Integration and the Silly Dance

IMG_4861Sipping my coffee in our chilly library this morning, bleary eyed and reading facebook while I slowly came awake, I read a post by Ido Portal talking about his day’s training in Thailand. He talked about it being an integration day. What he meant by this is that it was a day to start letting the body know what it had learned.

Drills and exercises are maximal effort things. We put everything we have into doing something correctly. We push ourselves to our limits. What’s the point of working out, otherwise? We push hard to establish a new upper limit for our abilities.

Those new upper limits don’t immediately show up in our training. And if they do, they can sometimes be counter-productive. At Valkyrie, we work very hard on our strength training. For someone who’s an experienced fighter, a rapid boost in strength can trip you up. Strength makes you fast, and being faster doesn’t instantly equate to more success.

Usually what happens is you keep working your old habits, they just take less time to perform. Seems like a good thing, but your habits have taught you a rhythm to your movement, a rhythm to combat. You know, on an instinctive level, that if you feint a head cut, it takes a beat to stop, a beat to change, and a beat to throw the follow up. You know how much your opponent can do during those beats, so you have reflexes of body and sword movement in place to deal with those.

When you move with new speed, those timings are off. The rhythm is still there, but keyed to a quicker tempo. You no longer move with your partner the way you expect. Practically, this shows in a feint that moves to a follow-up before the opponent has even begun to react to the initial action. The space you have planned to move to is not there yet. The path is blocked by a blade that has remained where you had expected it to be moved from. The blades become fouled in action, and the opponent will usually take the easy counter shot on you. Alternately, you extend a gentle testing shot…and drill your opponent with a stiff shot to the head. Shocking to both of you.

It feels like a plateau. You’ve gotten better, but your practical experience starts teaching you a lesson opposite the truth. It’s easy to get frustrated and want to change things. The worst response I see from students is when they start to blame themselves for not working hard enough. They think they aren’t physically fit enough, or strong enough, or fast enough, so they throw themselves into the workouts harder and harder. They know the exercise is having a result, but they aren’t seeing success so they reason that they must work out harder. Universally, this happens with students who aren’t able to attend regular classes.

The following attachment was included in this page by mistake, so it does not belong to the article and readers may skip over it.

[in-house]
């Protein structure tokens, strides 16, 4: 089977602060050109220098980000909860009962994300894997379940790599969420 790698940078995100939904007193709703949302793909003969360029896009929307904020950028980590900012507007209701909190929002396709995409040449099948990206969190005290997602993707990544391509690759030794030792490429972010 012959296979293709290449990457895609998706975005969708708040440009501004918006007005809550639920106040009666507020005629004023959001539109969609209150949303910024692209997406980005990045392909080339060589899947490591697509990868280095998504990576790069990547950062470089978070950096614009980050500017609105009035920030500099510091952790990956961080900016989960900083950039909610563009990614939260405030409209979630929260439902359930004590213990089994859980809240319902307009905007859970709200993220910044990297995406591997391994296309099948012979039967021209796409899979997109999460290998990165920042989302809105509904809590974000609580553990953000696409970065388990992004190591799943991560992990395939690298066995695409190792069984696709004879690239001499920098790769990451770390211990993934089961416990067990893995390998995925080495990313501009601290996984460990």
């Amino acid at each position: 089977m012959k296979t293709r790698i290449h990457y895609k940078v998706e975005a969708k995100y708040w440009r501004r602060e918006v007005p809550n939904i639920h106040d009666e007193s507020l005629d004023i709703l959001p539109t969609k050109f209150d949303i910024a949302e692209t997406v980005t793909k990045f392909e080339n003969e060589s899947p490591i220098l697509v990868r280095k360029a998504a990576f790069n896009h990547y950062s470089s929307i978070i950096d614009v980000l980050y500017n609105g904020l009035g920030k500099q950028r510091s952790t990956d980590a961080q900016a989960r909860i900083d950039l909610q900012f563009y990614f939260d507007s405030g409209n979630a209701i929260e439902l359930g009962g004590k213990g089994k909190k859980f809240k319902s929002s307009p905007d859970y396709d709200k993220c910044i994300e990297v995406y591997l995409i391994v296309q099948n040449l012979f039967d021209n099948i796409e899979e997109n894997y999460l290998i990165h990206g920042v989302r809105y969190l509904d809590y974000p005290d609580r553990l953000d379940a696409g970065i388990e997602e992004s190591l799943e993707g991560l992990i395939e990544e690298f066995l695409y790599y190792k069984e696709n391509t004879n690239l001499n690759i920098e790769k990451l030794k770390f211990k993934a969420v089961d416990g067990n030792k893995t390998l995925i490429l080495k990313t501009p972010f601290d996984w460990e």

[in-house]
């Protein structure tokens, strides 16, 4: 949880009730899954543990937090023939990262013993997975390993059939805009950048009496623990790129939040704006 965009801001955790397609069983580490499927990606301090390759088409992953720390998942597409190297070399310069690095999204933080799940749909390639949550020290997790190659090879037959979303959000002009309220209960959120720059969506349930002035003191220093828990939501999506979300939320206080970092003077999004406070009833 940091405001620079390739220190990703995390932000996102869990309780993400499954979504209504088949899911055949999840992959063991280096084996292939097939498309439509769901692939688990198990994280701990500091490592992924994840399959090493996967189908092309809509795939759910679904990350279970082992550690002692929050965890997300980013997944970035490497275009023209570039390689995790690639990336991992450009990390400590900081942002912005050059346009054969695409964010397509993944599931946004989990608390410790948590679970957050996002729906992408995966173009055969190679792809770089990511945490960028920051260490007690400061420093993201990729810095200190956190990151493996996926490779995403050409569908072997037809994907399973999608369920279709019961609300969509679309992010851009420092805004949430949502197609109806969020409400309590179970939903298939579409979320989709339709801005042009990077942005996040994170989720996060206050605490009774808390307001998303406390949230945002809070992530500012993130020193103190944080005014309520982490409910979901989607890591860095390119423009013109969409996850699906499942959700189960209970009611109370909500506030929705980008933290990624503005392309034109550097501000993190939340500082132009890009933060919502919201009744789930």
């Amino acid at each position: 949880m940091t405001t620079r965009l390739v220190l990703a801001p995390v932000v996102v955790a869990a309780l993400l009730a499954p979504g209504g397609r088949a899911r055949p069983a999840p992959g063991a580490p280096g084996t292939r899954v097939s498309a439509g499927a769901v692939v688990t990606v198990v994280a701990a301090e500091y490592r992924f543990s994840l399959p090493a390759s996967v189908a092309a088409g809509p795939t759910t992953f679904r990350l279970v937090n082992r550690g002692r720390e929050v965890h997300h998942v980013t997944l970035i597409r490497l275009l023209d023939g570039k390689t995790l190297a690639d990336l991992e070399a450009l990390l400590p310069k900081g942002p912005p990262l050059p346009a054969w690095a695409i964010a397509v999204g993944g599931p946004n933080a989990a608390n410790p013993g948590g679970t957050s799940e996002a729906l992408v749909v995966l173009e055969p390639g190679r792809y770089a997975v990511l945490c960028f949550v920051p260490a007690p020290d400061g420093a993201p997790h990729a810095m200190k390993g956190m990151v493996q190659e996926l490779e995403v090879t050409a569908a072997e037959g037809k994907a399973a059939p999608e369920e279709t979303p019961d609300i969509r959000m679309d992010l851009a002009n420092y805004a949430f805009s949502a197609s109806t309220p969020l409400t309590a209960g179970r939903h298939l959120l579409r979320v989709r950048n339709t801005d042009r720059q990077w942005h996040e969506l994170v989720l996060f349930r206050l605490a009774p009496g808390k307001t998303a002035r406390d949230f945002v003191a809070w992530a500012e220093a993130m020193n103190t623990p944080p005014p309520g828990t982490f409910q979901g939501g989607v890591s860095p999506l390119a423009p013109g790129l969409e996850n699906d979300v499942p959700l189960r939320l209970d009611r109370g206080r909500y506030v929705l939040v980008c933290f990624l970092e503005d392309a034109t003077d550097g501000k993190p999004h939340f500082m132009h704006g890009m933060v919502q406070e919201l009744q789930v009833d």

What they miss isn’t anything magical, it’s the classes that people tend to gloss over. The easy classes. The laid-back classes, where all we do is slow work and weird exercises for fun. Those are the critical classes, the integration classes. When the body gains new capabilities, it has to re-learn what those mean. When you gain speed, you have to re-work speed into your movements so that they become smooth again. This isn’t a natural process.

One exercise I like to do is have the students fight in slow motion as if they were in a really cheesy action movie. I want them to fight with exaggerated and melodramatic movements. It’s a silly dance, and it makes you giggle more often than not. Serious students will frown a little and worry about wasting precious class time on some nonsense that’s been kicked up into my head, but it’s not madness.

By breaking yourself out of your normal movement patterns, you teach your body about it’s new limits. Subtle and subconscious things happen. With increased mobility, you are able to reach just a little farther. Your body takes note of this. With better balance, you can shift and step with better base. Your body takes note of this. You are better able to resist your opponents strength. You can attain better positions, hold a stronger guard. You can creep lower, twist farther. You play, but your body learns to enjoy it’s new abilities.

You can, or course, just brute through. It slows the process down, but it will still happen. Ido lists a number of stages of training, and the stage after integration is improvisation. In my experience, if you skip the intentional integration step, you never move to improvisation. Without improvisation, you will be a good fighter, but never a great fighter.

You cannot be a one-dimensional fighter, and you can’t train to be a fighter by only working on one kind of fitness. To only want to do the “best” training is to embrace ignorance. You have to reach out beyond your comfort zone and do things that don’t fit your expectations. You have to learn improvisation, and you can’t do that without taking risks in your training, without exposing yourself to your fears and overcoming them.

 

4 Comments

  1. And your strength emphasis pays off, too — the subjects delts are getting more and more fun to look at every time I read one of your articles. (of course, I’m a bodywork geek, so I *would* focus on the delts, body balance, etc…)

    Otherwise, yeah, integration isn’t important — it’s EVERYTHING. Strength is important (now if only I could get my knees off my elbows in Frog…). Seriously important. But I’ve held my own wrestling guys who could bench press me without thinking twice because of careful effort to integrate. Also, taking naps between focus times. Over a three-hour evening, a half-dozen five-minute naps makes a HUGE difference. Gives your nervous system time to ask “now what the hell just happened here, and can I use it?”

  2. ah, the 1-2 year plateau. And the speed for skill issue….oh so common amongst the new fighters. It’s always interesting to see which ones make the transition to better fighter…or just keep trying the old techniques but faster/harder.

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